Parent Leaders Campaign For Change
Parent Leaders Campaign For Change
A Vietnamese boy, sharing his families’ enthusiasm about the Lunar New Year in his school, feels bullied by his uncomprehending classmates who have learned nothing of Asian traditions. A Haitian student, whose parents tell him that respect for teachers means sitting quietly in class, is upset when the teacher’s feedback focuses on his lack of class participation. A Latina mom who tries to help her child learn math by sharing her skills on the abacus, is told by the teacher that we don’t learn that way in school.
These are some of the stories told by parents who have come together to start a new immigrant parents’ group at the Welcome Project. The stories were on parents' minds when a group of them met with Jason De Falco, Healey School Principal, and School Committee member Christine Rafal on February 26 at the Mystic Activity Center.
At the meeting, the parents focused on the plan for the school's future -- asking their elected officials to add a section on cultural sensitivity to the Healey School Unification Plan.
The need for a thoughtful plan arose from a School Committee decision last June to create a single unified school integrating the best of two of its programs – Choice and Neighborhood. Beginning in the fall 2011, all Healey students will be part of one school community.
After listening to parents on February 26, Principal DeFalco and School Committee Member Rafal said that cultural diversity and sensitivity should have an important place in the Unification Plan.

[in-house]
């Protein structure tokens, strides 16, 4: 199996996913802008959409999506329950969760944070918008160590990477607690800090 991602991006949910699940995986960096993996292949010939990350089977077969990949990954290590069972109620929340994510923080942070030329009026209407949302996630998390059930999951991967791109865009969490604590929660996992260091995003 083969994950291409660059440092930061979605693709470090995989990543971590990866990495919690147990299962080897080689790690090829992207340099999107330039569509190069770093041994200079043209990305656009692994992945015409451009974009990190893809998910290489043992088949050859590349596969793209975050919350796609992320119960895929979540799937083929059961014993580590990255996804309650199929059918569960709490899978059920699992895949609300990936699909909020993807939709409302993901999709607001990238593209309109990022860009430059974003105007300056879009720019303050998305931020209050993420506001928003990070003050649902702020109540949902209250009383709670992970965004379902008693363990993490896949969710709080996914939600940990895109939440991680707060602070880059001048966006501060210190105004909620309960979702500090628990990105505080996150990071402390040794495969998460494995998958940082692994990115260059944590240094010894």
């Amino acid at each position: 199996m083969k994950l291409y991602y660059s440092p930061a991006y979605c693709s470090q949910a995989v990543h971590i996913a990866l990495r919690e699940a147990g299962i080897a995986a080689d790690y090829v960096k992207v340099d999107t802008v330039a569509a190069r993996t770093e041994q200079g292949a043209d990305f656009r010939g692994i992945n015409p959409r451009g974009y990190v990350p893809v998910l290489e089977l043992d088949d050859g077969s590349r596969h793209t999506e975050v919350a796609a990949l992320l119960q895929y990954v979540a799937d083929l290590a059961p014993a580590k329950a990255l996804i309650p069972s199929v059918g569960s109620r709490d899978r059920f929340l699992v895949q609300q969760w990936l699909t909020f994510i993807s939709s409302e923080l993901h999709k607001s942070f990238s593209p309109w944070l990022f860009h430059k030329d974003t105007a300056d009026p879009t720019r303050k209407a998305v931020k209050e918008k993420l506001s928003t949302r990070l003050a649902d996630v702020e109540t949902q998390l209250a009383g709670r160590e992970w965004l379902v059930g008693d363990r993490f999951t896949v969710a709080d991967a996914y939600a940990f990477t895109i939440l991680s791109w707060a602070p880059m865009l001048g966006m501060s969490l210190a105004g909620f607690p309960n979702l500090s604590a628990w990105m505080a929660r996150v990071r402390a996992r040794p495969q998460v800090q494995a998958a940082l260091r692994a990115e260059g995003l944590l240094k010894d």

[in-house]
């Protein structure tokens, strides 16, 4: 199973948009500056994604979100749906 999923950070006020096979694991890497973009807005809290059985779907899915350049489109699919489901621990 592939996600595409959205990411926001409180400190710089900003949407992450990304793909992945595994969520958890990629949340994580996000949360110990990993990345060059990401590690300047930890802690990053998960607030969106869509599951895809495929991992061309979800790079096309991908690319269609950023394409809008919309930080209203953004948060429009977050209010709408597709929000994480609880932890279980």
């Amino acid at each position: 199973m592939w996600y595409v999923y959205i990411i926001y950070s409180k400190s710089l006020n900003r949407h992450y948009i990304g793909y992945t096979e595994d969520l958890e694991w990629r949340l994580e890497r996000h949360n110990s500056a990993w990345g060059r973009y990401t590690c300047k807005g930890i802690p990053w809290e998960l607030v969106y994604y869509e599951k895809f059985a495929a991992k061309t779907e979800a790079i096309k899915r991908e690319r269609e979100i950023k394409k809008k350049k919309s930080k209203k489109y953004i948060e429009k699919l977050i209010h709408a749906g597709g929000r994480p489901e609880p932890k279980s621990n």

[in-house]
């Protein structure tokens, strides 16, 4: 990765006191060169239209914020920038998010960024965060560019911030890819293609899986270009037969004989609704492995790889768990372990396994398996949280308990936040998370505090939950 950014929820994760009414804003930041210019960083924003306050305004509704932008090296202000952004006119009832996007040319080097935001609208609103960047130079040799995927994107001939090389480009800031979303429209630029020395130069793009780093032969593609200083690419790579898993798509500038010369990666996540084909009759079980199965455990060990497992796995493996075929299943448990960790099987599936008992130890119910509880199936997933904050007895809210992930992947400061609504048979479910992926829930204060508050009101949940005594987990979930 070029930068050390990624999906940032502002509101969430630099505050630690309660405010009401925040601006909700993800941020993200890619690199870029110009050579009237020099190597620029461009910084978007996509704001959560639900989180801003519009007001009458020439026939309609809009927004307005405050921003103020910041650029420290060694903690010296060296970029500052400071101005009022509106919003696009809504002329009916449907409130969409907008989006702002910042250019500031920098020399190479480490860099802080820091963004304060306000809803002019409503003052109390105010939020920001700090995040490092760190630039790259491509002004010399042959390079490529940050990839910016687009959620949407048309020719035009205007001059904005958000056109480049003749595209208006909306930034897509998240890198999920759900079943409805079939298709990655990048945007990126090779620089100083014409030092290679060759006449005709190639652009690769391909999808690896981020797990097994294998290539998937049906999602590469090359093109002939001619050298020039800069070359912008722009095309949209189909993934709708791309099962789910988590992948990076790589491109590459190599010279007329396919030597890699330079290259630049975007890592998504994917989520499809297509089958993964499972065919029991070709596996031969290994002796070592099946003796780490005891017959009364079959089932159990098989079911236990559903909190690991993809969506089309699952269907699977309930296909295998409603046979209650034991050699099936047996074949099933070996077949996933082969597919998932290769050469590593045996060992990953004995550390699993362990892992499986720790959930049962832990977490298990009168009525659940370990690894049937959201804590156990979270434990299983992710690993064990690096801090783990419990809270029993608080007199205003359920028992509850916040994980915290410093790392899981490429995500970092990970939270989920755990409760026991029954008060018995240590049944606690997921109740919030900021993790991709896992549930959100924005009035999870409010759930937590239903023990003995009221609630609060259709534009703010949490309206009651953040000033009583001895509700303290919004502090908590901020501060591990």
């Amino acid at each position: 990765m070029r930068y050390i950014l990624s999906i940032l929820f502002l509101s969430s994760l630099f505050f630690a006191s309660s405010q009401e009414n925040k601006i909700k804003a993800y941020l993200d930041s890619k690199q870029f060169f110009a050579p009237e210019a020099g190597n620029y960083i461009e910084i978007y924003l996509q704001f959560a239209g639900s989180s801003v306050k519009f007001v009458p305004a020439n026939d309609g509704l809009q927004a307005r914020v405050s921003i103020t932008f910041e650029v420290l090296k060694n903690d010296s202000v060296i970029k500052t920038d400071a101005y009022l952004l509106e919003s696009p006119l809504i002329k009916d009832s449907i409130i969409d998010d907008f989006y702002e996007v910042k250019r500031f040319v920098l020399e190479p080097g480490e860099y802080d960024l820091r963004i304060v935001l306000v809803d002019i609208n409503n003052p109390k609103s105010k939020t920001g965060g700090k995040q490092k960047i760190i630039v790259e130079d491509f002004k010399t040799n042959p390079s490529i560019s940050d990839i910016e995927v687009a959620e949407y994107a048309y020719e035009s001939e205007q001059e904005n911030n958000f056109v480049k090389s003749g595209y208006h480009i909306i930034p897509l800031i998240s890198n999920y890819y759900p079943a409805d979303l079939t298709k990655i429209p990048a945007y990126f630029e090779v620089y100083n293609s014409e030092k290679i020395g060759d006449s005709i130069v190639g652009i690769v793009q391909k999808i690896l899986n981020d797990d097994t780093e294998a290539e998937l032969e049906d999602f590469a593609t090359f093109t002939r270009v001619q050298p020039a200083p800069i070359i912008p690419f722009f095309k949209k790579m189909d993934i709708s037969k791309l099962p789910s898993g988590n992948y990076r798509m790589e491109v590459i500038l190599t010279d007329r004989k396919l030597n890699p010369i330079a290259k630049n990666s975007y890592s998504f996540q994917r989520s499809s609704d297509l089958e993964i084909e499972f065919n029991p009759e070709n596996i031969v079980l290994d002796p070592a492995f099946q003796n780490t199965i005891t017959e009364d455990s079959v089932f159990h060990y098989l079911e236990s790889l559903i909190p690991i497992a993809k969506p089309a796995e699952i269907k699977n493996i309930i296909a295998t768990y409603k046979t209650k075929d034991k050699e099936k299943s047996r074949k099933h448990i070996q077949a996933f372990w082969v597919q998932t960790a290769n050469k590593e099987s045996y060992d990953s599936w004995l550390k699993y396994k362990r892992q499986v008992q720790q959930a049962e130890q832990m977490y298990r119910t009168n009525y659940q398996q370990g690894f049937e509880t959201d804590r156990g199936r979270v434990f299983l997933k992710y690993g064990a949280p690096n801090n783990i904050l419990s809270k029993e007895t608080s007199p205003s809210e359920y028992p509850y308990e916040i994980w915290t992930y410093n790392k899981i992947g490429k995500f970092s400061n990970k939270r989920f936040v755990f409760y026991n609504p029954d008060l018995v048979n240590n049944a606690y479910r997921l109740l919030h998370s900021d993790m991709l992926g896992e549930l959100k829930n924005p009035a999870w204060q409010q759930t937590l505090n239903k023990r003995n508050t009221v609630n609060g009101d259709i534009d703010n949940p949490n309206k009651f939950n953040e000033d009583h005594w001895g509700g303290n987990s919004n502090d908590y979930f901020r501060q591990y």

The draft plan presented to the School Committee's "Education Programs and Instruction" subcommittee on March 8 contains some elements -- such as language interpretation -- but the immigrant parents have additional ideas, ranging from training for teachers and staff on cultural sensitivity to expanding a multicultural curriculum throughout the school. At the earlier meeting with immigrant parents, both Mr. Defalco and Ms. Rafal mentioned that issues around culture have come up in several forums and discussions among Working Groups planning the unification process, and that it makes sense to focus energy and resources to address these concerns.
“In our community we work together to make a difference,” said Maryann Vo, one of the parent leaders and a resident of the Mystic Housing Development.
“In our community we work together to make a difference,” said Maryann Vo, one of the parent leaders and a resident of the Mystic Housing Development. “We have the power and the voice for the school.” Vo came to the US more than 20 years ago from Vietnam.
Over the past few months parent leaders like Maryann Vo, Lupe Ojeda and Angela Corado have come together to share their ideas about their children’s education and to solve problems their children face at school. Together they have formed a tight knit support network and growing community of immigrant parents at the Mystic and at The Welcome Project. They have held three meetings with Principal DeFalco and School Committeewoman Rafal, who represents Somerville’s Ward 4.
The meeting on February 26 came as part of an ongoing series of conversations between immigrant parents and these school leaders. Mr. DeFalco and Ms. Rafal focused on immigrant parents’ concerns and questions about their children’s education at the Healey School. Lupe Ojeda, one of the leaders of the parents’ group and a Welcome Project board member says of the parent group’s successes:“I feel very excited…The first thing is I try to work very hard in the school, because [in Mexico] there aren’t opportunities like here. This is why I try to take advantage of the opportunities to convince parents and to work with teachers and parents to help our children.”